Public Citizen today called for congressional oversight hearings and a thorough investigation of the southern segment of the Keystone XL pipeline because of reports of serious flaws and a warning by a federal agency that nearly half the welds in one section of pipe required repairs.
In a letter sent to Congress today, we said startup of the southern segment of Keystone XL, which runs from Oklahoma through Texas, should be delayed until the inspection is complete and the public can be certain that the pipeline is safe.
This letter comes after a review of two September warnings letters from the Pipeline and Hazardous Materials Safety Administration (PHMSA). The Sept. 26 letter, first reported by CBS News, warned pipeline owner TransCanada that on a section of the southern segment knows as Spread 3, “205 out of the 425 welds, or 48.2 percent” required repairs.
The letter describes how TransCanada employed a welding process that was not a “previously qualified procedure” and “failed to use properly qualified welders.”
“If there were 205 weld problems in a single section, there could be hundreds more in the rest of the 485 miles of the southern segment,” said Tom “Smitty” Smith, director of Public Citizen’s Texas office.
“There must be an investigation and crude shouldn’t flow until it is done. The risks of a disastrous spill are enormous for a pipeline that traverses hundreds of streams and rivers, and comes within miles of towns and cities.”
In an earlier, Sept. 10 warning letter, PHMSA said field inspectors found dents in pipe that appeared to be the result of rocks in the backfill used around it. The letter said TransCanada did not ensure that the pipe was installed “in a manner that minimizes the possibility of damage to the pipe”
After reviewing the September PHMSA letters and other PHMSA warning and corrective action letters, Public Citizen spoke with a Washington-based PHMSA public affairs analyst.
The official confirmed that PHMSA had conducted inspections since the letters were sent but could not provide dates of the inspections, confirm that they focused on the problems identified in the letters, or give an approximate time frame for providing information on the results of the inspections.
The PHMSA letters were reported by CBS as part of a broader story aired last week on the southern section of the pipeline. The CBS report cited Public Citizen’s own investigation on the southern segment, which documented 125 excavations to remedy possible “anomalies,” welds, dents or other problems in the southern segment of the pipeline.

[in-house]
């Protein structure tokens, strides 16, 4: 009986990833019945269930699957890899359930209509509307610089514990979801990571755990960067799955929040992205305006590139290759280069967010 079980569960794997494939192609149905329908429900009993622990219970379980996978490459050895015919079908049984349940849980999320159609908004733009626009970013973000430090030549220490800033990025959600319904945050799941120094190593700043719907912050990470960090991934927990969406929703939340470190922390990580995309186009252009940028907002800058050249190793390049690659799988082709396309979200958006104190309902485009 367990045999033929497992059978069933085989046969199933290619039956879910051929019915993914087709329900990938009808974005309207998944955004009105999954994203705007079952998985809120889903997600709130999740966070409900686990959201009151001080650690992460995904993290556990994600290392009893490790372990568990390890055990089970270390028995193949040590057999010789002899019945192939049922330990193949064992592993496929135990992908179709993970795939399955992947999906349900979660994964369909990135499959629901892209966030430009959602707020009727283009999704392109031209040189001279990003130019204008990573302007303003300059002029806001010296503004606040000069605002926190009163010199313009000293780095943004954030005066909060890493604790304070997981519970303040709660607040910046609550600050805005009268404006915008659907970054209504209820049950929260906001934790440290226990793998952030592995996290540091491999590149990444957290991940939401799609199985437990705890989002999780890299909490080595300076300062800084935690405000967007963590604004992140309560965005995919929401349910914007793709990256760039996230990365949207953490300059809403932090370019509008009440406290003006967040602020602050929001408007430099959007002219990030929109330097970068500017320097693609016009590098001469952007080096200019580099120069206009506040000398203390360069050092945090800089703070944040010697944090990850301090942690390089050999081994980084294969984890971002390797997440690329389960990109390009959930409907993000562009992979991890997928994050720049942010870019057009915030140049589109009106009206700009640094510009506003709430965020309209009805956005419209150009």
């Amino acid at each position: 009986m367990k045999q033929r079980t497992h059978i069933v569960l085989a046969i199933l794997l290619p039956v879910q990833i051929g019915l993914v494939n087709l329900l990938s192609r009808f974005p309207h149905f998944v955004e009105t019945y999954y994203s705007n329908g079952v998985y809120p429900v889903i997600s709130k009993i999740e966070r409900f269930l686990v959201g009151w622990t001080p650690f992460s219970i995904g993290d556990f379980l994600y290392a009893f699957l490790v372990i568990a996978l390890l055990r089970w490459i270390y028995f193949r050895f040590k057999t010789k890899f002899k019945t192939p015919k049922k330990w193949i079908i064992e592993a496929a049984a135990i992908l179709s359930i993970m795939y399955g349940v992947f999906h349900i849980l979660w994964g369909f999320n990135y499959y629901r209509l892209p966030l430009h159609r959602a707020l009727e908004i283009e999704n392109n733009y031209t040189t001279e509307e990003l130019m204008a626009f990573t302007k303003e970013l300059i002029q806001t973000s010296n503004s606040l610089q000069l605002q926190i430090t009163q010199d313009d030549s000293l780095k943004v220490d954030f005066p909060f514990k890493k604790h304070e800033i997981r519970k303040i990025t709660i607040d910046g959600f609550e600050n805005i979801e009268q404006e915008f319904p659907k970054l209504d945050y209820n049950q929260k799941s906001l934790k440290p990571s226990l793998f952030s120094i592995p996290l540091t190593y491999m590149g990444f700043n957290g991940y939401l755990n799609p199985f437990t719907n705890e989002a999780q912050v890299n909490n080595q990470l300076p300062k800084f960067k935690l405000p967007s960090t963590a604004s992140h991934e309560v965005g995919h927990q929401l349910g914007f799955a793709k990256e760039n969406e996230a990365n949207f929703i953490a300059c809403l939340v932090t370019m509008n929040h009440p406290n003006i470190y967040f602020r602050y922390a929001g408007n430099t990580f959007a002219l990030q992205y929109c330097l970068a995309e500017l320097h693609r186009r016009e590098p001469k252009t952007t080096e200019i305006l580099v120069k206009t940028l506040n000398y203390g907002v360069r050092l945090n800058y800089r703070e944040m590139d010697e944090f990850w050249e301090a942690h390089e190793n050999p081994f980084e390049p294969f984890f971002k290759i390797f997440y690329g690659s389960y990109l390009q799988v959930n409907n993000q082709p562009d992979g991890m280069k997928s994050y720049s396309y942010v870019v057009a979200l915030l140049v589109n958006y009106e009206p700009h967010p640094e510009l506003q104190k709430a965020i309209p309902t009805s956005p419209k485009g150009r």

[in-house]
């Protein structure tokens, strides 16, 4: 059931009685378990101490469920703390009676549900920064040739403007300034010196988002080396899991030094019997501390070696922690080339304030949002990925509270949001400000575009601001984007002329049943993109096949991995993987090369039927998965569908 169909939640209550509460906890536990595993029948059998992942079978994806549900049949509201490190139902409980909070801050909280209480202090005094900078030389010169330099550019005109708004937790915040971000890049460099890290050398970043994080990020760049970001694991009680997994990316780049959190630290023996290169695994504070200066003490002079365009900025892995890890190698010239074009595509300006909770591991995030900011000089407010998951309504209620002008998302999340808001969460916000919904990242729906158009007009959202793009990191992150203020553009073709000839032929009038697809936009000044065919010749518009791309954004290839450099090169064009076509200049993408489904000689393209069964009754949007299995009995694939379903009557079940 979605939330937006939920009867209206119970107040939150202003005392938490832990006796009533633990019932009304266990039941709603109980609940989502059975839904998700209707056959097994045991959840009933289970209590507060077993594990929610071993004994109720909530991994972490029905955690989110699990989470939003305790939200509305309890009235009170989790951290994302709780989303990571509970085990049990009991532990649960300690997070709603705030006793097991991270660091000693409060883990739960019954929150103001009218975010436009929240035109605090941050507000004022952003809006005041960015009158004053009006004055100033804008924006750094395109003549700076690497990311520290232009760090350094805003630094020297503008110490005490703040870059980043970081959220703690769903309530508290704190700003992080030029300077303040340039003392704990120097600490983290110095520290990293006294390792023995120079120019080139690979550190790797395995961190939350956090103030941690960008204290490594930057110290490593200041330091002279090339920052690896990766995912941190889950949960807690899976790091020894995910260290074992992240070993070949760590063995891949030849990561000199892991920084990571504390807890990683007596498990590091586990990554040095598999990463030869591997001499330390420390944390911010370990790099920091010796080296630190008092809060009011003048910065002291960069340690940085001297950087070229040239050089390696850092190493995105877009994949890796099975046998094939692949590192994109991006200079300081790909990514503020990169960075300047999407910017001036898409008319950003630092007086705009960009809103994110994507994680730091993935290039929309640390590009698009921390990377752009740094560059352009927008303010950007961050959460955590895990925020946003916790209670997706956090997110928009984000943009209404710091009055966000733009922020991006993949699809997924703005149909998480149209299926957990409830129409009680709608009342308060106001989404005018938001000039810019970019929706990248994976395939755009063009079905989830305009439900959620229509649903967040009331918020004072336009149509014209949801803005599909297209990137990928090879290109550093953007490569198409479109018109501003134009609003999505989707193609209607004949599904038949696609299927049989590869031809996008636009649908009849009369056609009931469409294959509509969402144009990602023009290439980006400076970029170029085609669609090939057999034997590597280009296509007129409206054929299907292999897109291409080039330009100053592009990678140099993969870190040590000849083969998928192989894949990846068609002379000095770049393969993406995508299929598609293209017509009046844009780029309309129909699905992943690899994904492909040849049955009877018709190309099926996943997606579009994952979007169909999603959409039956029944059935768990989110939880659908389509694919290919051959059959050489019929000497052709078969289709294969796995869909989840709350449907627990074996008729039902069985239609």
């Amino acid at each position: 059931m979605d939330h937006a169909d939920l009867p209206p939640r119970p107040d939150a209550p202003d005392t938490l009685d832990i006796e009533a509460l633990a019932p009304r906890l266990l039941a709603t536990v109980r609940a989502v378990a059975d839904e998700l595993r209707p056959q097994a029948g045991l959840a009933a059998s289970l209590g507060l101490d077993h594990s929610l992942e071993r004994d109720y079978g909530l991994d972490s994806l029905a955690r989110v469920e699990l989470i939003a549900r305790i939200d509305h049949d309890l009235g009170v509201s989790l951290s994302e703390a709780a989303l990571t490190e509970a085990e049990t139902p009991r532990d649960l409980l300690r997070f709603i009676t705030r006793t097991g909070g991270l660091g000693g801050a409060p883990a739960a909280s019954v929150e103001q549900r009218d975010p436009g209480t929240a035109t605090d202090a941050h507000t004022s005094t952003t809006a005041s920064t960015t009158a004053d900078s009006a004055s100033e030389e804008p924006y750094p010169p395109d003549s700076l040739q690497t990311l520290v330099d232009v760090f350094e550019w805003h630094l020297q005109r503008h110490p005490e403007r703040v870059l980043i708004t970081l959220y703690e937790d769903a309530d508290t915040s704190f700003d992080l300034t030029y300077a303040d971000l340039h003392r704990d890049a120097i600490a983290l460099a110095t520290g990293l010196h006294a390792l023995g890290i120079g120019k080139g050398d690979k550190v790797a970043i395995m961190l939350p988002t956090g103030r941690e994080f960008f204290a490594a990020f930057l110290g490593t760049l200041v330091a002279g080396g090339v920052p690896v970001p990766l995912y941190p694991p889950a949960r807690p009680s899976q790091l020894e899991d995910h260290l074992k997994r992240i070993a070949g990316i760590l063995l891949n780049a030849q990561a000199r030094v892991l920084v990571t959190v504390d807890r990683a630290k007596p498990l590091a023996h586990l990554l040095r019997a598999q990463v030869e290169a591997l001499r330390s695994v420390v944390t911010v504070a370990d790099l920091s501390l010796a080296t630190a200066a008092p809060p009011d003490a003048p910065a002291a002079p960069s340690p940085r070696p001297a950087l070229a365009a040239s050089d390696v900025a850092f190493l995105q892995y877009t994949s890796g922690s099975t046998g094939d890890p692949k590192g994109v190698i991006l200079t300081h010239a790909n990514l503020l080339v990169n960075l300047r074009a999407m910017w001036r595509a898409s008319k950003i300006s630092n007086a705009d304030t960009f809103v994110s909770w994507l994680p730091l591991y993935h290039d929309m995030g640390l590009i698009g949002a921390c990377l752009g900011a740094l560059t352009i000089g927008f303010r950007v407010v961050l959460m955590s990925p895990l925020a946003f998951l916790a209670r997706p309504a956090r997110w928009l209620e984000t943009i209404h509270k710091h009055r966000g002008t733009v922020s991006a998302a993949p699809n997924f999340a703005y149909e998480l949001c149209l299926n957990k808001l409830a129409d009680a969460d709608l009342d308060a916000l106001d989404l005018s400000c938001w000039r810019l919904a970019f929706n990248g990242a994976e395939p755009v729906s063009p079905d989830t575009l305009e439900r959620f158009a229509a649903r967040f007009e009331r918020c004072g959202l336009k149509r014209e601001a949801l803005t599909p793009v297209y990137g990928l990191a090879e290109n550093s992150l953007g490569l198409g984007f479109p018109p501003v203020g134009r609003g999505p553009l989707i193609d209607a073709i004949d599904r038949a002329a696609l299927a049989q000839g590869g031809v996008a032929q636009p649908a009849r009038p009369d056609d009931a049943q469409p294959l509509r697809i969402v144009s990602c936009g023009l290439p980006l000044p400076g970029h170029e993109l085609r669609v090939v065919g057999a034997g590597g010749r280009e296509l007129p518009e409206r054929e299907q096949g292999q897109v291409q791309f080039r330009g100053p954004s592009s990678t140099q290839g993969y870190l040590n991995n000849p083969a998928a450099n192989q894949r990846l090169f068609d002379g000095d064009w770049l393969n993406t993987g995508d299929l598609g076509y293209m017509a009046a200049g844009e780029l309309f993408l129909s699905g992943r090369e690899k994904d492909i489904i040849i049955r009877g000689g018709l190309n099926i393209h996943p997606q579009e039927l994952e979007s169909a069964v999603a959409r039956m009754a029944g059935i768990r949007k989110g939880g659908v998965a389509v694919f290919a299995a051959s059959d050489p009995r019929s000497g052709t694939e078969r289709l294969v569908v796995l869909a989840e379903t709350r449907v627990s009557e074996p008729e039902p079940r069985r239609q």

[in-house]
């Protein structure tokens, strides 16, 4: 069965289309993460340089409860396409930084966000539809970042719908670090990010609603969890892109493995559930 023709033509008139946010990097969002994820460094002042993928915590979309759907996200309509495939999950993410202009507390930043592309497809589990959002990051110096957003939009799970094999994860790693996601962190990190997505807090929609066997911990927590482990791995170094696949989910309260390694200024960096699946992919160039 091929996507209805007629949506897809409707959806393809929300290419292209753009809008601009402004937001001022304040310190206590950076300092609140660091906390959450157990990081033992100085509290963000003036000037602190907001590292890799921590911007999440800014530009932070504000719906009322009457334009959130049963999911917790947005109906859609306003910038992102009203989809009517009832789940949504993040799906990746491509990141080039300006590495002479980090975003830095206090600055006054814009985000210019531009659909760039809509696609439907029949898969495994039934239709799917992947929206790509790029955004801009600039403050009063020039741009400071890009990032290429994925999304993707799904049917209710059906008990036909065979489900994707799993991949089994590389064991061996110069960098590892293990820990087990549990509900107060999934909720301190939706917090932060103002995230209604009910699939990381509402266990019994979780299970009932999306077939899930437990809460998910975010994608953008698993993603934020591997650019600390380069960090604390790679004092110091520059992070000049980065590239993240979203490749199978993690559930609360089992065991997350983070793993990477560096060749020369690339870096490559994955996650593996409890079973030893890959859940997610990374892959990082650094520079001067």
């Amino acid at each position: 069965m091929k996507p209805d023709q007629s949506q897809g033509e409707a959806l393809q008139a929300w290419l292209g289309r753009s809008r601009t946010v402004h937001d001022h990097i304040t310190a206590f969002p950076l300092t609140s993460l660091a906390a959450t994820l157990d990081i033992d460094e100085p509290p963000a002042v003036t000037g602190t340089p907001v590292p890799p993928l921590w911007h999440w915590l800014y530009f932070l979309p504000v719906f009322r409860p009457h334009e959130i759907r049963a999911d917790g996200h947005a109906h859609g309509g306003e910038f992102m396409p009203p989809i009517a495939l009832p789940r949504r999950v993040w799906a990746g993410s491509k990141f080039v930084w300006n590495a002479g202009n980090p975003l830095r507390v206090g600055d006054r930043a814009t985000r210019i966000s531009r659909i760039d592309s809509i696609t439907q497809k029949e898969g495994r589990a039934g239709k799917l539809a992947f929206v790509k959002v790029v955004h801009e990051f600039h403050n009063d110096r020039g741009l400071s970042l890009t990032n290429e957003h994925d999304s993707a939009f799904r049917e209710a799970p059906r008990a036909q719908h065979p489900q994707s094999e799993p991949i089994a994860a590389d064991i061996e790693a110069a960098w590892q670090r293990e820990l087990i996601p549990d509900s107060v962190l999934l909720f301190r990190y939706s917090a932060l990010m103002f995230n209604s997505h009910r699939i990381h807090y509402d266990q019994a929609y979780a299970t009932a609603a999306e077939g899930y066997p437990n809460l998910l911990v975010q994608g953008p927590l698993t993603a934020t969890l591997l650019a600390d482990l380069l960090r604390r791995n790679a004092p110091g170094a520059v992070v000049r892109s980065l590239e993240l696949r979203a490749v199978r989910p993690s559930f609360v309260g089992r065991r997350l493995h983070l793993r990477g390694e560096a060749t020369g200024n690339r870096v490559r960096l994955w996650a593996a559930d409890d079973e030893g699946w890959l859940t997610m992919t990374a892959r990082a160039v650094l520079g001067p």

In light of the problems identified in the PHMSA letters and the Public Citizen report, Public Citizen calls for several actions:
- PHMSA should enforce correction of the problems identified in its letters, inspect the corrected work, and make the process and results publicly available and readily accessible.
- PHMSA should inspect all of the “anomalies” indicated by the Public Citizen report and make the process and results publicly available and readily accessible.
- Because of the high number of problems identified in the PHMSA letters and the Public Citizen report, PHMSA should inspect the entire southern segment of Keystone XL. PHMSA should conduct a quality assurance review, and since the quality of the welds is critical to ensuring that the pipeline won’t leak or rupture, another hydrostatic test and caliper inline test should be completed before it is filled.
- Congress should conduct oversight hearings to ensure that the pipeline is safe for the public and the environment.
- All of the above should be completed before the pipeline is filled with tar sands crude and put into use.
Smith also pointed out that the problems are particularly alarming because of TransCanada’s poor safety record. TransCanada’s Bison natural gas pipeline exploded within the first six months of operation, and the first phase of Keystone XL spilled 14 times in the first 14 months of its operation, according to the State Department’s August 2011 report on the pipeline (“Final Impact Statement for the Proposed Keystone XL Project,” United States Department of State Bureau of Oceans and International Environmental and Scientific Affairs).
“TransCanada’s history with pipeline problems speaks for itself,” Smith said. “TransCanada can claim that it is building a ‘state of the art’ pipeline, but what we have seen is far from it.”